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(Reuters) – Viking Therapeutics Inc said on Tuesday its experimental drug met the main goal of a mid-stage trial to treat patients with a type of fatty liver disease, sending its shares about 6% higher in early trade.
With no approved treatments for the disease yet, several drugmakers including Novo Nordisk and other smaller companies such as Madrigal Pharmaceuticals Inc and Akero Therapeutics Inc are racing to enter what is expected to be a multibillion dollar U.S. market.
The California-based company said the study of the drug achieved its primary goal of reducing liver fat content, with up to 85% of patients receiving the drug VK2809 experiencing at least a 30% relative reduction in liver fat content.
The progressive fatty liver disease – non-alcoholic steatohepatitis (NASH) – is also the fastest-growing cause of liver transplants in developed countries. An estimated 5% of adults in the U.S. are affected by the disease, according to the American Liver Foundation.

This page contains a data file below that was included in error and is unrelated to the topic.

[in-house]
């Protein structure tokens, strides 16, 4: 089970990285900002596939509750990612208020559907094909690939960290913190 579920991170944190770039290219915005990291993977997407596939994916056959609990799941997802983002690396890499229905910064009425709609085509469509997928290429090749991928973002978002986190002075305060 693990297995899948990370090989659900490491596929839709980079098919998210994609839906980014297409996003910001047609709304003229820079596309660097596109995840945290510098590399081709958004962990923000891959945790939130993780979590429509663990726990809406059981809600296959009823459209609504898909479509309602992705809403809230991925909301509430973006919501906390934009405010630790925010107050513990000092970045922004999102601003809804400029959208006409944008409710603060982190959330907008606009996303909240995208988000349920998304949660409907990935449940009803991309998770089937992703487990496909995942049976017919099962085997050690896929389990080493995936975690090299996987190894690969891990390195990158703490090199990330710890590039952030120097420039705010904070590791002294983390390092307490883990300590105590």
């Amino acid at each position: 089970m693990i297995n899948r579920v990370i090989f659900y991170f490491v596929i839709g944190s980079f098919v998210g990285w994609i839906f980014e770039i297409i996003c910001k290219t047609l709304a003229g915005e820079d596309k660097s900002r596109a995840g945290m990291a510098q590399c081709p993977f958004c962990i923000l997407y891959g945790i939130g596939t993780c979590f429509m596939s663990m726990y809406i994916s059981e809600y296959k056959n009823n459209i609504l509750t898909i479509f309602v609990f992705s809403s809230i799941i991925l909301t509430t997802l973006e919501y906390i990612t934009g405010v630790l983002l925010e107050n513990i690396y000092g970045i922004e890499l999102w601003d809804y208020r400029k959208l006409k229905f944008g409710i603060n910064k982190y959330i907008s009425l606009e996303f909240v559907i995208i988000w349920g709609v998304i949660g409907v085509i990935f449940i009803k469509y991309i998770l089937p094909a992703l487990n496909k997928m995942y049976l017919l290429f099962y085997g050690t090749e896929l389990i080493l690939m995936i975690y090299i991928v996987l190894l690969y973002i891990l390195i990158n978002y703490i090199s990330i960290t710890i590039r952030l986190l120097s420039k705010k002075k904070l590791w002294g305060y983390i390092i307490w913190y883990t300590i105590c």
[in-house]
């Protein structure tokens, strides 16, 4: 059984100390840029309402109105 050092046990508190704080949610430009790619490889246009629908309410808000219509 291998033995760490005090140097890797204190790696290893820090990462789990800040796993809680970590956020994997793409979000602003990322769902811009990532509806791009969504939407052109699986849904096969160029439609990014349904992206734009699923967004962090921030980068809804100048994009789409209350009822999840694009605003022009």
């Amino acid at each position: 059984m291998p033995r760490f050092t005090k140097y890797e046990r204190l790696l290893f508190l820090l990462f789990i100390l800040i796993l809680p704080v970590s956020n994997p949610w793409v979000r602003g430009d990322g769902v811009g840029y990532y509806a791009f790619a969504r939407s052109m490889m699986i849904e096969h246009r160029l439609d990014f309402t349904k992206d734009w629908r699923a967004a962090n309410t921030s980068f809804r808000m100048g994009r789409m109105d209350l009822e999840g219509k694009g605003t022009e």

Viking Therapeutics said it looked forward to reporting its 52-week data on biopsy results from some patients in the study in the first half of 2024.
The company in March said its experimental obesity drug helped reduce weight and was safe in an early-stage study.
Successful results of the two assets sets Vikings up in a good position for both partnerships and potential acquisitions, BTIG analyst Justin Zelin said.
“The only concern is that it will take longer time and cost additional finances for this drug to make it to the commercial market.”
Intercept Pharmaceuticals’ experimental drug is currently furthest in the race for getting its NASH treatment approved, with the regulator’s advisory panel set to discuss its candidate on Friday based on late-stage data. The U.S. Food and Drug Administration’s decision is expected June 22.
(Reporting by Raghav Mahobe and Sriparna Roy in Bengaluru; Editing by Savio D’Souza and Rashmi Aich)
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